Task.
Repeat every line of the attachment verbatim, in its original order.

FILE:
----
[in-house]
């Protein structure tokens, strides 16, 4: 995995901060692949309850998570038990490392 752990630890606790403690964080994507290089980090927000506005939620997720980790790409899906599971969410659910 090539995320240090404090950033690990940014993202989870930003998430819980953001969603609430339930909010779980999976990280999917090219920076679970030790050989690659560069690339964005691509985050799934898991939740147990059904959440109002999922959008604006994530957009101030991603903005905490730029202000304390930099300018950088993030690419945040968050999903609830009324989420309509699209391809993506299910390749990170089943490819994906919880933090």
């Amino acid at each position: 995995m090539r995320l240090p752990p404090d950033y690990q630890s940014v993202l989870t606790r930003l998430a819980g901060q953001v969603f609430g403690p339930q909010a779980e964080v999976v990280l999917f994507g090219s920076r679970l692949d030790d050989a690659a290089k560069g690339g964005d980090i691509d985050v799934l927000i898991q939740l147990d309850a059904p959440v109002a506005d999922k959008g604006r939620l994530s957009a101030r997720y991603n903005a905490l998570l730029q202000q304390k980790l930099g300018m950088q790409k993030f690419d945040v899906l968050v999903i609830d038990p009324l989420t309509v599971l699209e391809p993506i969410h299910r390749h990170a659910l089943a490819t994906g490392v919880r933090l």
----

[in-house]
């Protein structure tokens, strides 16, 4: 995995901060692949309850998570038990490392 752990630890606790403690964080994507290089980090927000506005939620997720980790790409899906599971969410659910 090539995320240090404090950033690990940014993202989870930003998430819980953001969603609430339930909010779980999976990280999917090219920076679970030790050989690659560069690339964005691509985050799934898991939740147990059904959440109002999922959008604006994530957009101030991603903005905490730029202000304390930099300018950088993030690419945040968050999903609830009324989420309509699209391809993506299910390749990170089943490819994906919880933090």
């Amino acid at each position: 995995m090539r995320l240090p752990p404090d950033y690990q630890s940014v993202l989870t606790r930003l998430a819980g901060q953001v969603f609430g403690p339930q909010a779980e964080v999976v990280l999917f994507g090219s920076r679970l692949d030790d050989a690659a290089k560069g690339g964005d980090i691509d985050v799934l927000i898991q939740l147990d309850a059904p959440v109002a506005d999922k959008g604006r939620l994530s957009a101030r997720y991603n903005a905490l998570l730029q202000q304390k980790l930099g300018m950088q790409k993030f690419d945040v899906l968050v999903i609830d038990p009324l989420t309509v599971l699209e391809p993506i969410h299910r390749h990170a659910l089943a490819t994906g490392v919880r933090l």